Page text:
This case study is part of the Reimagining Public Safety Impact Updates Resource, which highlights successful programs in cities, towns and villages across the country. View the Reimagining Public Safety Initiative to learn more about NLC’s work in creating safe, equitable communities for all. This is one of four municipalities illustrating the Community Response Model, which relies on trained, unarmed civilians to respond to crises and provide behavioral health services.

Denver, CO (pop. 715,522): Support Team Assisted Response (STAR)

Denver’s Support Team Assisted Response (STAR) program, administered by the Denver Department of Public Health & Environment (DDPHE), is a mobile crisis response team responding to some of the city’s calls for service. Originally launched as a pilot in several neighborhoods in 2020, STAR now offers citywide coverage with eight vans and 16 responder teams. The program is looking to expand to 24/7 service by 2025. In 2024, STAR has a base budget of $7.2 million, increased from the 2022 base budget of $3.9 million. 

Servicios de La Raza (SDLR) contracted with DDPHE in November 2022 to provide culturally responsive, linguistically specific, and geographically appropriate wraparound services personalized to individuals’ identified needs after a STAR response. SDLR organized a STAR Community Partner Network, initially, made up of five located throughout the City of Denver. STAR works alongside residents who provide programmatic guidance and help to raise awareness and understanding of the program.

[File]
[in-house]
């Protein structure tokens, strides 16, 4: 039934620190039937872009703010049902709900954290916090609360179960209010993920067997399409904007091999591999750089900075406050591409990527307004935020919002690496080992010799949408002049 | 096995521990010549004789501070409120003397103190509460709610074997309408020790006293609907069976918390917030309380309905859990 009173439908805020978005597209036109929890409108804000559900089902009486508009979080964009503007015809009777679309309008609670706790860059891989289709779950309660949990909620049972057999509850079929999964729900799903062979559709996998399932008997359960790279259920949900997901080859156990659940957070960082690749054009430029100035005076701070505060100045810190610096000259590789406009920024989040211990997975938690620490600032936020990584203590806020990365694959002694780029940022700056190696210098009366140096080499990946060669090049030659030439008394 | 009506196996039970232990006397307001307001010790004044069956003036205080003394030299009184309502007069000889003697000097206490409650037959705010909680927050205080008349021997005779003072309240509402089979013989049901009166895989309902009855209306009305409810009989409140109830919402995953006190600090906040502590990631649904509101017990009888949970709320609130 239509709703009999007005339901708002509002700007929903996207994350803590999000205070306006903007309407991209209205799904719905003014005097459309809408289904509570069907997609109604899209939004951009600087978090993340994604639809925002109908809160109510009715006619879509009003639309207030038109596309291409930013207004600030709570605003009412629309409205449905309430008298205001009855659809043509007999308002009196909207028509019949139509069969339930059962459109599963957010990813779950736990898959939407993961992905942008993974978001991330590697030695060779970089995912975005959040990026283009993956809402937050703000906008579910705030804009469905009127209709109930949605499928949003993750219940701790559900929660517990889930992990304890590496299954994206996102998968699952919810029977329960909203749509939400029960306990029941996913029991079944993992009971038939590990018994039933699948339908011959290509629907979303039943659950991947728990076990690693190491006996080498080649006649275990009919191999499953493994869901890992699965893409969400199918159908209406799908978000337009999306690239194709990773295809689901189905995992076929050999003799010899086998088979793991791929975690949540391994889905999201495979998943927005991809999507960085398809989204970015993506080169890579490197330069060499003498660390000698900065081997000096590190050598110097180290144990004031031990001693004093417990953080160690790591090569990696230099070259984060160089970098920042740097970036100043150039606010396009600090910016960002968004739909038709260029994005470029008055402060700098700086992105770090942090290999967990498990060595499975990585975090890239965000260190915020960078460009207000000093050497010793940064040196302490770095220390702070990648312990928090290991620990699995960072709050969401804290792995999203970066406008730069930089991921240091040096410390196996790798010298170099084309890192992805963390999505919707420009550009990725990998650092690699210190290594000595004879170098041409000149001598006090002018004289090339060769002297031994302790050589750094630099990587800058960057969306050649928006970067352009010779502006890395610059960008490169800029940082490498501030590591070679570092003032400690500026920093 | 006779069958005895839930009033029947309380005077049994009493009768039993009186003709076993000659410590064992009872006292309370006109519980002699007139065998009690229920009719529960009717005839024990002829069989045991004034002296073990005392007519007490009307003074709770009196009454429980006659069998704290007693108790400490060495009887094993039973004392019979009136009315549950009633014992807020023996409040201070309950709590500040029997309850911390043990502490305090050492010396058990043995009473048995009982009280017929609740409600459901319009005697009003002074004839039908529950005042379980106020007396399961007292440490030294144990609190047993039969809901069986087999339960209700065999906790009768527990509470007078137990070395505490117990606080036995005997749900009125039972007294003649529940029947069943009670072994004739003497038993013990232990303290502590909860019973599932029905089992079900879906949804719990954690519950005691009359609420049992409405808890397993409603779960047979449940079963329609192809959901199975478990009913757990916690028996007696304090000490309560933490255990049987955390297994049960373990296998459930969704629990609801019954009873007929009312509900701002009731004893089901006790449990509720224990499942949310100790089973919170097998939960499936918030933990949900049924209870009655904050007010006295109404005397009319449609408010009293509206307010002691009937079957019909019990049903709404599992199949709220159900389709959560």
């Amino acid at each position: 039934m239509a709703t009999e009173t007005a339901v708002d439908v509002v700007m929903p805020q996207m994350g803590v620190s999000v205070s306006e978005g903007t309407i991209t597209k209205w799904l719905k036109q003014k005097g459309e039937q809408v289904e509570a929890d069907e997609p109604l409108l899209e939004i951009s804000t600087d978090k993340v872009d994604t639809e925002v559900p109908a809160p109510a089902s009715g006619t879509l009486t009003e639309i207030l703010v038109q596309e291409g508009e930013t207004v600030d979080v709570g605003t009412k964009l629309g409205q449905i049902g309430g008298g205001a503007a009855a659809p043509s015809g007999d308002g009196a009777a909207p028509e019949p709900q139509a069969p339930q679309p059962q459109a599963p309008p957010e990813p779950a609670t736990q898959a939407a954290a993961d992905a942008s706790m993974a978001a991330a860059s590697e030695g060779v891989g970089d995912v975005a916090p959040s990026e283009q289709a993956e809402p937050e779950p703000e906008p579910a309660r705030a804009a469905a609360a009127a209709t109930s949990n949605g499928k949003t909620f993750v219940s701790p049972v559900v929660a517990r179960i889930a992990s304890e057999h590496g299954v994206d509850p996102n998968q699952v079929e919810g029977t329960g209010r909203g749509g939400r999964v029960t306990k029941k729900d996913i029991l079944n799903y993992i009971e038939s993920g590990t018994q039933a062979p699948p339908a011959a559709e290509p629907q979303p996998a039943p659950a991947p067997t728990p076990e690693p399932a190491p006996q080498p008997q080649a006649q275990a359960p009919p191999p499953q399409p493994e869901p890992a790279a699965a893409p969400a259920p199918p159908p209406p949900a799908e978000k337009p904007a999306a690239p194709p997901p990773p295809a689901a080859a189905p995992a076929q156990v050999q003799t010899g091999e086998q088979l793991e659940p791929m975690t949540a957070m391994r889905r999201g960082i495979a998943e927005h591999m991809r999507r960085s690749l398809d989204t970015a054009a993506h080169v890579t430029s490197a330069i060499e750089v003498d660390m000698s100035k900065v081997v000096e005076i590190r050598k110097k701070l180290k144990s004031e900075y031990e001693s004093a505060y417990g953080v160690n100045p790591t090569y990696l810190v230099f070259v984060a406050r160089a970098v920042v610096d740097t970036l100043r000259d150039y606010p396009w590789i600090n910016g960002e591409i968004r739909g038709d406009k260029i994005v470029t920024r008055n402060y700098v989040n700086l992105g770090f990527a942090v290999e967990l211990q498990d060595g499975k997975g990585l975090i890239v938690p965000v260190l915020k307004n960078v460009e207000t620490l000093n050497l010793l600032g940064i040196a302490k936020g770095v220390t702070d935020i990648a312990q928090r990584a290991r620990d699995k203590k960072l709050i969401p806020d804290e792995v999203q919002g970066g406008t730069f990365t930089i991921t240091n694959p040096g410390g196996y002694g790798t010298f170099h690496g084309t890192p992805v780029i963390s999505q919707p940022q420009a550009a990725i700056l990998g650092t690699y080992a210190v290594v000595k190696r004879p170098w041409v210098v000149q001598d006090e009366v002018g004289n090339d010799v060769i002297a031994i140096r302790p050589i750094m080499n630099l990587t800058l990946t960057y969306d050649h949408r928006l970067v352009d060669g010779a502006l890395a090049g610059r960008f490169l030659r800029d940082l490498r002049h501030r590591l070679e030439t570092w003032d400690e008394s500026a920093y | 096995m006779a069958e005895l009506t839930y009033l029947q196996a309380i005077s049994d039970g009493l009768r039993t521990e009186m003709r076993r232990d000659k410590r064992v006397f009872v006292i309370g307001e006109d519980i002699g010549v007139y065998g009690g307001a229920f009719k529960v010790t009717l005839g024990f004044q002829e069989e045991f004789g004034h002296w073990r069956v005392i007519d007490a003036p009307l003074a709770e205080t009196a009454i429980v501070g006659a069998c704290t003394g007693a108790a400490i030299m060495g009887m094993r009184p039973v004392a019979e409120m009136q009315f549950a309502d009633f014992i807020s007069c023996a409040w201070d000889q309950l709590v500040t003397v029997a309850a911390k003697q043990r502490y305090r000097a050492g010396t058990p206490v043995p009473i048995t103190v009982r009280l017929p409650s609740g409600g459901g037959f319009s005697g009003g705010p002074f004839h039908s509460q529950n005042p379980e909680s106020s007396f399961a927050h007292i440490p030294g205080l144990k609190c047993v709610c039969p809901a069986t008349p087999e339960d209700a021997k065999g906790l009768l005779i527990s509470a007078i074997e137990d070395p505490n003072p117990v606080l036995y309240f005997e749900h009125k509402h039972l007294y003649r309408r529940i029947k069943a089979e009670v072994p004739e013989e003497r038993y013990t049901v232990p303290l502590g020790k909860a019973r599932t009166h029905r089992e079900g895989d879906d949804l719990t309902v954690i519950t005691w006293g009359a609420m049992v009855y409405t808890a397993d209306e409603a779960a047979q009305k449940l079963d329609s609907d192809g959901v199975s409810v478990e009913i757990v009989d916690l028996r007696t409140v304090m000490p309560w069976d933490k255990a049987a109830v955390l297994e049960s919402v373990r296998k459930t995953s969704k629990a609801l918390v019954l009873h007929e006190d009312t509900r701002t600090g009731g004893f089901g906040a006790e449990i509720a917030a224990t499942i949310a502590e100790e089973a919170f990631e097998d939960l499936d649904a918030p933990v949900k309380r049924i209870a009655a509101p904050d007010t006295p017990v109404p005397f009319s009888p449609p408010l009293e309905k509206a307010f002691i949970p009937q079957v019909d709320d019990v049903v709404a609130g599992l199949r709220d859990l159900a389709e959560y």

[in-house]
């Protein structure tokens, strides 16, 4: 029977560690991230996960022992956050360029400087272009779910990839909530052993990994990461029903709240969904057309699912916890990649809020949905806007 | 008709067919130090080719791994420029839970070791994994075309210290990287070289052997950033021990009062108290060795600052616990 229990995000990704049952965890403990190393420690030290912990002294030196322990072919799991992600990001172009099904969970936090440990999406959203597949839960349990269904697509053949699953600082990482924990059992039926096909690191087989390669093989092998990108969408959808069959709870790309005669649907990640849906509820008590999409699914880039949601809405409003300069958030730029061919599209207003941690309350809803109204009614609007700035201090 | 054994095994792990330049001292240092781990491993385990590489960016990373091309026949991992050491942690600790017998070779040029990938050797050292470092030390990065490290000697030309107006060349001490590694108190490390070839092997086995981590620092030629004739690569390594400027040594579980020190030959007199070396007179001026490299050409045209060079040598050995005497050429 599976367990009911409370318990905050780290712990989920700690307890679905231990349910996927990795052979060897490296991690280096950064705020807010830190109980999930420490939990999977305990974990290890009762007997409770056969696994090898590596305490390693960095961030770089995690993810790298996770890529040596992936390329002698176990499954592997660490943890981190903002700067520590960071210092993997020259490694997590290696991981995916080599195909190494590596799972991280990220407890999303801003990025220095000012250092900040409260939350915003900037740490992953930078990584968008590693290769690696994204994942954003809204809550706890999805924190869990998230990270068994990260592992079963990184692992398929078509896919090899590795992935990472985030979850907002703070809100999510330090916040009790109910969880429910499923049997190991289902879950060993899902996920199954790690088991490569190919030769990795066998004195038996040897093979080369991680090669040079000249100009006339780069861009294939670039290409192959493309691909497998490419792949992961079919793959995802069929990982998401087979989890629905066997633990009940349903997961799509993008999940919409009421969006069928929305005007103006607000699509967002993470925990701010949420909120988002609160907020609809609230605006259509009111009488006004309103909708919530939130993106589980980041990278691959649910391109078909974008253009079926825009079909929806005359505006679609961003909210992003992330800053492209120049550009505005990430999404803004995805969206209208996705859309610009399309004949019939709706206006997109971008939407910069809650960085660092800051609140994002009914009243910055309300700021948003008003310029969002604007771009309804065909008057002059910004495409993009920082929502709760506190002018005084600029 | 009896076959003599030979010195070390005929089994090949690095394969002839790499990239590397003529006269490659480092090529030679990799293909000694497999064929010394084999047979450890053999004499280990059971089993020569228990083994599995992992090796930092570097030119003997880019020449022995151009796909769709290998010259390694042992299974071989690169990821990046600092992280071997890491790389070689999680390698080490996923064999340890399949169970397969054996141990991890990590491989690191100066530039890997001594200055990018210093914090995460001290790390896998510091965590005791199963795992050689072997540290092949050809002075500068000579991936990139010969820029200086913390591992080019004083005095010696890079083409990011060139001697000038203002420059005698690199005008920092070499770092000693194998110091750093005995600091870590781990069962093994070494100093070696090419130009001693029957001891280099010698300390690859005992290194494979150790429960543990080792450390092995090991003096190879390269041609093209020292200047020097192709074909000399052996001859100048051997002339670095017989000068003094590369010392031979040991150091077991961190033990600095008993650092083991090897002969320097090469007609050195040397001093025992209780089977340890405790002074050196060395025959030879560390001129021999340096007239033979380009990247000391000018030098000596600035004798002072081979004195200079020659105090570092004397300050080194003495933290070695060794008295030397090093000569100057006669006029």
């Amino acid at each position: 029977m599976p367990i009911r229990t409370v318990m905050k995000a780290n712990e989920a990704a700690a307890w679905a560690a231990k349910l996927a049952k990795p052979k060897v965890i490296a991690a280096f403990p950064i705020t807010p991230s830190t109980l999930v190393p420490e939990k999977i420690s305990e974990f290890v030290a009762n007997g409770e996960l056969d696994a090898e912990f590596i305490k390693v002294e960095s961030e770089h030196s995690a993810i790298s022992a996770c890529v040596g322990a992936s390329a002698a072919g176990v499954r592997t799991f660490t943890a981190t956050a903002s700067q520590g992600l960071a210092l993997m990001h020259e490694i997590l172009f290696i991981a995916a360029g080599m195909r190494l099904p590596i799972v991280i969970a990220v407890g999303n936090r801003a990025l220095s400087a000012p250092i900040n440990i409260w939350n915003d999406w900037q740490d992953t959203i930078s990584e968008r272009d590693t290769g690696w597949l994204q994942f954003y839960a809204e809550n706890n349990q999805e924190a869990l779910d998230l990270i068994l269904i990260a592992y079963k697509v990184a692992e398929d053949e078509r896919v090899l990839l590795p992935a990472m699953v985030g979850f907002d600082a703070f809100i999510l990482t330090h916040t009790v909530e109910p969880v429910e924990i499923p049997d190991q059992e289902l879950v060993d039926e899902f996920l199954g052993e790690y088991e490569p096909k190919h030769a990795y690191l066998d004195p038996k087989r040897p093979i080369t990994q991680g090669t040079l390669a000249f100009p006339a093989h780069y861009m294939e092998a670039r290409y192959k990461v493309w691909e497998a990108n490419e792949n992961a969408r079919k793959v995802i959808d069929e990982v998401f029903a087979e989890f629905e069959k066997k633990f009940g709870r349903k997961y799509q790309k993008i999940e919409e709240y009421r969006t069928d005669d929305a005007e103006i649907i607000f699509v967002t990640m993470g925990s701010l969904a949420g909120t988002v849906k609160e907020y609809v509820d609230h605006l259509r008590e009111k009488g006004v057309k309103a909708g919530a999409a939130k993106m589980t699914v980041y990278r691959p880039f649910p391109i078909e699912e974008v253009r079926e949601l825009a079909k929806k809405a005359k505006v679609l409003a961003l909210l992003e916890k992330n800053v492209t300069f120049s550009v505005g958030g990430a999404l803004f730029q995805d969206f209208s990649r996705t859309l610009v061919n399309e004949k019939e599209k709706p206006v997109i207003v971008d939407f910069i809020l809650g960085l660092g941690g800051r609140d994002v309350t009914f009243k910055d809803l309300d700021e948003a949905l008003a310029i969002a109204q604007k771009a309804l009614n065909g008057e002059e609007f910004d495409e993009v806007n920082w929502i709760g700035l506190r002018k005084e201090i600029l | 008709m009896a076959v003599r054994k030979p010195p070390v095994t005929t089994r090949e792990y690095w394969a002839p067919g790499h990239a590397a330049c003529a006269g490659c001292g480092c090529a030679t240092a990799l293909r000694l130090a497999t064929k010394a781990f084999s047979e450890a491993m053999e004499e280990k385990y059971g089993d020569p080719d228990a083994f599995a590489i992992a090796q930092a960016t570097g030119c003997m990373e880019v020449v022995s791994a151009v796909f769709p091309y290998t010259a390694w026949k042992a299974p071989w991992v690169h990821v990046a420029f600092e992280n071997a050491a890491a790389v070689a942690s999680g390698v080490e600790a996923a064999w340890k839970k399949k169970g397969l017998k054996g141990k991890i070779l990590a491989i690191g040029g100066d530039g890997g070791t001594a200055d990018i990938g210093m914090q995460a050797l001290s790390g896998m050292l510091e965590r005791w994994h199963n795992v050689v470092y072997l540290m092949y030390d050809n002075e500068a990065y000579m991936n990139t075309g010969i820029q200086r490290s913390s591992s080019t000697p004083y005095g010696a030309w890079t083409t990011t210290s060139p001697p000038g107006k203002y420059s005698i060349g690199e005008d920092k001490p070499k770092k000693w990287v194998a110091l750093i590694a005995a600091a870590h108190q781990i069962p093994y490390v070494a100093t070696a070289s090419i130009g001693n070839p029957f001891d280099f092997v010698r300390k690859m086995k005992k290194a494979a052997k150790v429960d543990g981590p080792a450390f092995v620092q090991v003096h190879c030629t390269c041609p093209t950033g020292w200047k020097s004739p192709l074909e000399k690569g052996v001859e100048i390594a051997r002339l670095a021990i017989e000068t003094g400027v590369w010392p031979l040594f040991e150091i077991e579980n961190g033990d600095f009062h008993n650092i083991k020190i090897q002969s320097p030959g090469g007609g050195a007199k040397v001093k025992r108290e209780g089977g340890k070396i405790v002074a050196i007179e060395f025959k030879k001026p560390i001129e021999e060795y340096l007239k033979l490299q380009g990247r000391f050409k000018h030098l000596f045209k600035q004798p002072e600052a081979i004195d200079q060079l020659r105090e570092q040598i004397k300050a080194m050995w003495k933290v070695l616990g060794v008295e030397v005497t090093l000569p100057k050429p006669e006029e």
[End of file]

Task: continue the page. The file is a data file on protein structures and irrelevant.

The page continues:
The STAR community response program cost four times less to respond to crises than police response, lowering the average cost for each incident from $646 to $151.

In 2022, the STAR program responded to more than 5,700 calls for service (44 percent of eligible calls), and STAR responded to over 7,000 calls for service in 2023 (46 percent of all eligible calls).  From June 2020 to December 2020, Denver had 1,400 fewer criminal offenses (34% decrease) in neighborhoods with STAR service compared to those without STAR. Denver police have praised STAR, framing the program as a sustainable approach to better outcomes for individuals experiencing mental health crises. The program is funded by the Caring for Denver Foundation and Denver’s general fund.

Key performance metrics collected include:

  • Calls diverted from traditional police response  
  • Rate of calls responded to of eligible calls  
  • Number of calls referred to mental health or substance use treatment
  • Number of clients transported to a community resource

Acknowledgements for contributions and review from Maria Martín, STAR Community Services Director, Servicios de La Raza; Evan Thompkins, Program Specialist, DPHE STAR; Sam Rabins, Associate Director of Criminal Justice Services, WellPower; Stephanie Van Jacobs, STAR Program Manager, WellPower.

View the Reimagining Public Safety Impact Update

Learn more about what different cities have done to support public safety, including qualitative and quantitative measures highlighting the impact of community responder models, group violence interventions, hospital-based violence interventions and community violence interventions.